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MANJE BISTRE (Punjabi) - It seems Punjabi Cinema is now stuck with period dramas focusing on a 'Vyah Wala Ghar' as their latest repetitive obsession. (Review By Bobby Sing)

15 Apr, 2017 | Movie Reviews / 2017 Releases

Post the thought provoking, experimental debut as a writer-director in ARDAAS (2016), I was really interested to see what would be the second venture of the team Gippy Grewal, Baljit Singh Deo, Gurpreet Ghuggi and Rana Ranbir together, since ARDAAS showed the glimpses of a rare courage in Punjabi Cinema to present something different and meaningful taking a big risk.

Unfortunately, shattering all expectations of watching something novel and better from the talented team, MANJE BISTRE sadly displays the typical routine mindset of ‘blindly going with the trend’, taking the minimum risk possible in commercial terms.
So forgetting all the courage and spirit shown in their first project, the team chooses the safest, tried and tested path of a light comic film woven around traditional wedding celebrations taking you back in time (in the 90s), following the latest trend in Punjabi Cinema post the success of ANGREJ, BAMBUKAAT and also NIKKA ZAILDAAR.
In other words, avoiding the risk of rejection and playing it pretty safe, Gipyy Grewal (as writer-actor-producer), Baljit Singh Deo (as cinematographer-director) and Rana Ranbir (penning the dialogues) together deliver a product which is nothing but a bunch of light hearted comic sequences, double meaning dialogues, a few over-the-top funny characters, a couple of catchy songs and the usual romantic drama without any basic storyline or plot giving you the exact picture. In fact it’s exactly how Karan Johar productions keep on making shallow romantic products with two young STAR FACES in the lead and one or two good songs having the minimum chances of failure in the first 5 days of its release (who cares about the rest?).
Beginning with a forced and annoying comic background score in its very first scenes, the film goes on and on for 30 minutes, then interval and even 100 minutes before a wafer thin twist is there which cannot even be called as a story-plot. Further concluding on a predictable happy note missing any solid punch, the only merit of the film is that it doesn’t bore you and keeps moving at a constant pace revolving around a group of characters staying in the same spacious home for a wedding, with Sonam Bajwa shining bright in her traditional attires having the most pleasant screen presence of them all.
Apart from a fine lead act by Gippy and strictly typecast acts of Rana Ranbir, Sardar Sohi, Anita Devgan, Hobby Dhaliwal and more, MANJE BISTRE wastes the veterans Gurpreet Ghuggi and B.N. Sharma in their short cameos, whereas Karmajit Anmol thankfully delivers as an old mischievous halwai teasing everyone around.
For friends looking at it as a Punjabi version of Rajshri films like HUM AAPKE HAIN KAUN, the film is not even close to that, as HAHK had a rock solid emotional plot revealed in its second half. Whereas in MANJE BISTRE you keep on waiting for the plot and it soon reaches the climax without even caring about the same in a weird manner.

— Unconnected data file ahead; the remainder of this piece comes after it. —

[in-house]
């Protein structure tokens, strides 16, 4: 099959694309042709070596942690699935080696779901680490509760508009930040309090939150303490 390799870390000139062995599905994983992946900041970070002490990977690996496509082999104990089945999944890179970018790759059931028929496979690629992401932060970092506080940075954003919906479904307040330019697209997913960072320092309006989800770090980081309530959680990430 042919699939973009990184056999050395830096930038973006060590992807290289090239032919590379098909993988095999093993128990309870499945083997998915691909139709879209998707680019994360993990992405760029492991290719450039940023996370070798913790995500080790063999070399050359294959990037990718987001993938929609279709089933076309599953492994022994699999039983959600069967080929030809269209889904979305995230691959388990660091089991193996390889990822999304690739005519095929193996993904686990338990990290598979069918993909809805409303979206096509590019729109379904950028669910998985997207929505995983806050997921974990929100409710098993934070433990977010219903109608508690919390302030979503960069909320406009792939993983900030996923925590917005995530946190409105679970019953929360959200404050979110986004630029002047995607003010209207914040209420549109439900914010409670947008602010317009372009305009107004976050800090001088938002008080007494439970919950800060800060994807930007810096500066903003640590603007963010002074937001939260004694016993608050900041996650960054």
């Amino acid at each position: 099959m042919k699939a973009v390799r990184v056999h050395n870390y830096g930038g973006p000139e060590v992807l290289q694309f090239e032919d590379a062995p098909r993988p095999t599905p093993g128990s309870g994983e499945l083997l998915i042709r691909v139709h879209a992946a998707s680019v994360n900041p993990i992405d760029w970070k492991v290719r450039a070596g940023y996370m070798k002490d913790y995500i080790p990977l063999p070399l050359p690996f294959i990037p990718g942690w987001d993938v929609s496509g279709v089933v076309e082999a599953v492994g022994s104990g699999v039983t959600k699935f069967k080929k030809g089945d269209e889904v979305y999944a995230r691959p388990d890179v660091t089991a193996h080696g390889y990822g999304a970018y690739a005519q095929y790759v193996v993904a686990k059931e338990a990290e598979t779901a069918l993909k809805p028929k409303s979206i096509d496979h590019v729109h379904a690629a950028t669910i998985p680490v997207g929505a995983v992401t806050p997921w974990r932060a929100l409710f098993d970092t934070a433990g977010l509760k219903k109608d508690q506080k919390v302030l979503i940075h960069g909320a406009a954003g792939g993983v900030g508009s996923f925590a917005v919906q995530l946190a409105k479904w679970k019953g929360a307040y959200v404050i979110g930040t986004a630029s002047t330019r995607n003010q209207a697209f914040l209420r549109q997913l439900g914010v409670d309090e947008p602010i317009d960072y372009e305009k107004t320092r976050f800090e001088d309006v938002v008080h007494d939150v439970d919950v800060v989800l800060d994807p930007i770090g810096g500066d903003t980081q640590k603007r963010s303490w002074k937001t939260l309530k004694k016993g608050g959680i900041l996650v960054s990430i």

Overall, I would not call MANJE BISTRE a bad film, as for many it might provide a simple time pass entertainment during their weekend outings. But I would personally like to call it a highly disappointing film……. as such strictly clichéd, routine and flat kind of project was certainly not expected from the team behind the impressive and respectable ARDAAS.
Putting it bluntly, if a successful and capable team also fearfully comes up with a MANJE BISTRE post a film like ARDAAS……….., then its certainly worrying for Punjabi language and its cinema in progressive terms.
Rating : 2 / 5
An important afterthought on portrayal of SIKH on screen in the present.
The scenario in Punjabi Cinema has completely changed in the last couple of years post the success achieved by Diljit Dosanjh in particular, taking ‘the turban’ to Bollywood camps gaining much respect and praise breaking the demoralizing norm. As a result, the turban is now being followed as a trend, lot more than a cultural or religious identity to be straight.
If truth be told, had this film been made some 3-4 years back then you would have seen Gippy in his original look of a clean shaven hero for sure enacting the same role (similar to his pop songs). But since ‘the turban’ is the new in-thing, so he is here with ‘a fake pagdi and beard’ just to encash the ongoing trend more than anything else.
Interestingly, the present scenario reveals another strange irony faced by Punjabi community and their cinema, when their own Punjabi icons from Punjab itself now have to wear fake turbans and beards to play Sikhs on screen, whereas earlier there used to be objections on Bollywood heroes and comedians exactly faking the same in their Hindi films.
No doubt perceptions change with the changes in time and trend for the obvious reasons.

Tags : Manje Bistre Punjabi Movie Review by Bobby Sing, Manje Bistre Film Review by Bobby Sing, New Punjabi Film Reviews by Bobby Sing, Punjabi Cinema Reviews at bobbytalkscinema.com
15 Apr 2017 / Comment ( 0 )
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